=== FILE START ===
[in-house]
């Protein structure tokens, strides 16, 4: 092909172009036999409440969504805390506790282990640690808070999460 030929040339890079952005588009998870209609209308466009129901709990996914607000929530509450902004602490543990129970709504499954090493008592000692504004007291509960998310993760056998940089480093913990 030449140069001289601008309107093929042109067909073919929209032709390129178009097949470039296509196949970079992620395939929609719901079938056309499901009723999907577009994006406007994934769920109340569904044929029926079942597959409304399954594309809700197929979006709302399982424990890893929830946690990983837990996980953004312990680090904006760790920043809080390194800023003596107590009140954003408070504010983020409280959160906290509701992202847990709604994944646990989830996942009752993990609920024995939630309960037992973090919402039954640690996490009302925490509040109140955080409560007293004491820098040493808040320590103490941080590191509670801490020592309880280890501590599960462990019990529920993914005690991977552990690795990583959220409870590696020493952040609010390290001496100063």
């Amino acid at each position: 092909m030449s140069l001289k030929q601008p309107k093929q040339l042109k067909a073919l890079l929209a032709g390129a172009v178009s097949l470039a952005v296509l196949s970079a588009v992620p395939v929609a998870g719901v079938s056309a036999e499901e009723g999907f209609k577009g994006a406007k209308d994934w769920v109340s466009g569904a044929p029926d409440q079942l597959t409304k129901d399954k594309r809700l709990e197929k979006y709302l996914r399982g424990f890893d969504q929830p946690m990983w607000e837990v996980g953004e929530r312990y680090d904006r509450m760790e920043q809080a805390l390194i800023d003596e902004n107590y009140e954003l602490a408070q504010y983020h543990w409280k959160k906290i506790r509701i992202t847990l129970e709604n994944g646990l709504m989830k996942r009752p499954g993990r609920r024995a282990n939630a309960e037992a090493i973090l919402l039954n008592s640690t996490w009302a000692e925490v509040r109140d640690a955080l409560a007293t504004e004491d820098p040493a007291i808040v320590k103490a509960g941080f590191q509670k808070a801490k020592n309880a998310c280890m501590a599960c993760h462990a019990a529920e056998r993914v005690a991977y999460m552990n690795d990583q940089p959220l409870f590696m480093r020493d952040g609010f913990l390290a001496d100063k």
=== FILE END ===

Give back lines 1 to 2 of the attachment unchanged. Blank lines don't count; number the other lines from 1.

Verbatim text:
[in-house]
């Protein structure tokens, strides 16, 4: 092909172009036999409440969504805390506790282990640690808070999460 030929040339890079952005588009998870209609209308466009129901709990996914607000929530509450902004602490543990129970709504499954090493008592000692504004007291509960998310993760056998940089480093913990 030449140069001289601008309107093929042109067909073919929209032709390129178009097949470039296509196949970079992620395939929609719901079938056309499901009723999907577009994006406007994934769920109340569904044929029926079942597959409304399954594309809700197929979006709302399982424990890893929830946690990983837990996980953004312990680090904006760790920043809080390194800023003596107590009140954003408070504010983020409280959160906290509701992202847990709604994944646990989830996942009752993990609920024995939630309960037992973090919402039954640690996490009302925490509040109140955080409560007293004491820098040493808040320590103490941080590191509670801490020592309880280890501590599960462990019990529920993914005690991977552990690795990583959220409870590696020493952040609010390290001496100063």